"It is beautiful." She whispered choking from her tears.

"The girls picked her out when we first arrived here and she waited until today to revel herself to you." Dad softly and lovingly replied. "She will look lovely on the treetop watching over this family every Christmas. She is our newest tradition."

He moved the stepladder back to the tree and put me on the treetop looking down on the girls and mom. I was so happy to be out and see the smiling faces. My only complaint was, I hated having a tree branch shoved under my skirt every year but it was something I would endure seeing those smiling faces every year.

It has been 25 years since my first Christmas and I have seen and heard a lot.

I endured a curious dog. The dog liked the tree indoors because it was a new place to lift his leg. Every year he sprayed the lower branches of the tree to the surprise and ire of mom and dad. I sat atop the tree looking down taking in the fun chasing the dog after he sprayed. One Christmas day four years after he arrived, he died in his sleep. When dad came down to check on the presents and let the dog out, the dog laid in front of the tree not moving. Dad quickly dressed, wrapped the dog in an old towel, grabbed a shovel and in a soft part of the backyard dug a quick grave. The children came down and asked where the dog was. Dad took the girls, sat them in his lap and explained that he was old and God took him to heaven with the other animals. The girls nodded in understanding and hugged dad for a little while in grief.

Three cats invaded the home after that. They did not spray the trees, but played with the lower hanging ornaments and tried to climb the tree. The family bought plastic ornaments and hung them on the lower branches to save the precious glass ones. This worked well, until the cats got older and jumped at the shinier glass globes. The family never won that battle, but the cats grew tired of jumping and got lazy. Many were the day I wanted to jump off the treetop and punish the cats, but I am an angel and love all things.

One year I watched mom sneak downstairs and look for her presents. Dad always brought home his gifts wrapped and ready to put under the tree. Mom hated that because the anticipation of Christmas was too great. One year dad and the girls decided to break mom of her bad habit. The found a small box filled it with tissue paper a few nails and broken glass. To make it more authentic, they took some sample perfume packets, tore them open and placed them in the box too. They wrapped the box, put a big bow on it and placed it prominently in front of the other gifts. Mom saw the gift and got very curious. Curiosity ate at her until she could not resist shaking the package. As she shook the package, the perfume samples bled onto the tissue paper and the broken glass and nails made it seem like she broke something. She carefully put the box down after smelling the leaked perfume.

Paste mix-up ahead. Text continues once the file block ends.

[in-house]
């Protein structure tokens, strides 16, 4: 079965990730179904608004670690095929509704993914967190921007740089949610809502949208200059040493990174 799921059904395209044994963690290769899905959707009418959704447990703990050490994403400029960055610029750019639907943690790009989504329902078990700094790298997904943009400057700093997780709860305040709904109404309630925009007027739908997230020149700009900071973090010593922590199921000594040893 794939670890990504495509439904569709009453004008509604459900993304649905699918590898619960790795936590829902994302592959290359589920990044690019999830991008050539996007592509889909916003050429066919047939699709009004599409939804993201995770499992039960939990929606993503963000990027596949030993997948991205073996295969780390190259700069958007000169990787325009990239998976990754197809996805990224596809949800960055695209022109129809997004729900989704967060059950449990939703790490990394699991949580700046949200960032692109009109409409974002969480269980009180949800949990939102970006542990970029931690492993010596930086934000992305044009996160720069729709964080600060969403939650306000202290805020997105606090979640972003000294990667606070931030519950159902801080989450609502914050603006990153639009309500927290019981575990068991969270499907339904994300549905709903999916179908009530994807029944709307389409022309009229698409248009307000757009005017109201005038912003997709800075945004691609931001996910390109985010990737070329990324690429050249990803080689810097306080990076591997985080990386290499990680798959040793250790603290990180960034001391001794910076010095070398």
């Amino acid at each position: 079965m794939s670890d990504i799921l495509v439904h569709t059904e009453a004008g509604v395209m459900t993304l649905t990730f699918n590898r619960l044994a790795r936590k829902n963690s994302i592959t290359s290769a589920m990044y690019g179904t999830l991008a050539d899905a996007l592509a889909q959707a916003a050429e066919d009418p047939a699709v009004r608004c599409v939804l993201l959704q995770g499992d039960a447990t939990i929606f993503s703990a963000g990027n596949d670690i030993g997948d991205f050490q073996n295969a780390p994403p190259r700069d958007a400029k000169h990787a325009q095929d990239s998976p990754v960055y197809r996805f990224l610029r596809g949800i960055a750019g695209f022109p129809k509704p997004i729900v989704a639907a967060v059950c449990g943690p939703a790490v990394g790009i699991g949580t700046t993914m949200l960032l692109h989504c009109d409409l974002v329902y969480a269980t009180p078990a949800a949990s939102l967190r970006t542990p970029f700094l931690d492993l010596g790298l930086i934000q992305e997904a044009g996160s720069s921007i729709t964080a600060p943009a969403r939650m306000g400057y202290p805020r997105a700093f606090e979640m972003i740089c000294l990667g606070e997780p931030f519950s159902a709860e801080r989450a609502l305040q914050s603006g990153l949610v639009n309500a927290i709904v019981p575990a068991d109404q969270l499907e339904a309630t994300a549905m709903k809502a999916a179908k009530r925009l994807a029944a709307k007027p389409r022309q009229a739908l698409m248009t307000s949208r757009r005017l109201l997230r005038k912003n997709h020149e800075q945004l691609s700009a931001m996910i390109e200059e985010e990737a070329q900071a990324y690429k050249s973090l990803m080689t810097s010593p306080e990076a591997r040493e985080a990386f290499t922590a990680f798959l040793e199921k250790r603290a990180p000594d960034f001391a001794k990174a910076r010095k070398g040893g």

On Christmas morning, mom got that present as her last. She sat there looking guilty not wanting to open it. She gulped her tea, postponing the opening of her gift for as long as possible. She opened her gift slowly. Before she finished, she burst out in tears. She confessed that she shook the package earlier. The result was that whatever was inside broke. Dad and the girls remained stone faced and urged her to open the gift. With shaking hands, broken heart and tears flowing, she continued. When she saw the box, a look of confusion crossed her face. The box smelled like expensive perfume and had stains on it, but it was ordinary cardboard. She opened the box and discovered the nails, broken glass and empty sample perfume packets. She smiled sheepishly and from that Christmas on, she never shook a box for her under the tree.

I watched over this family for 25 years now. I saw the girls grow to young women and watched them date and marry. I saw their daughters come into this house and play in front of the now artificial tree with 500 lights. I saw the girls move out and mom and dad spend Christmas alone. I no longer get to sit atop a tree in dad's apartment, but hold a place of honor among the pictures of the girls in his life.

My lights still burn bright and beckon everyone to come and join the celebration at Christmas. I hope to continue this until dad passes me to one of his daughters. Until then, I plan to watch over him as I did over the family for so many years.

There are many more Christmas stories I could tell, but right now, it is time for me to return to my tissue paper bed in the box to sleep until next Christmas.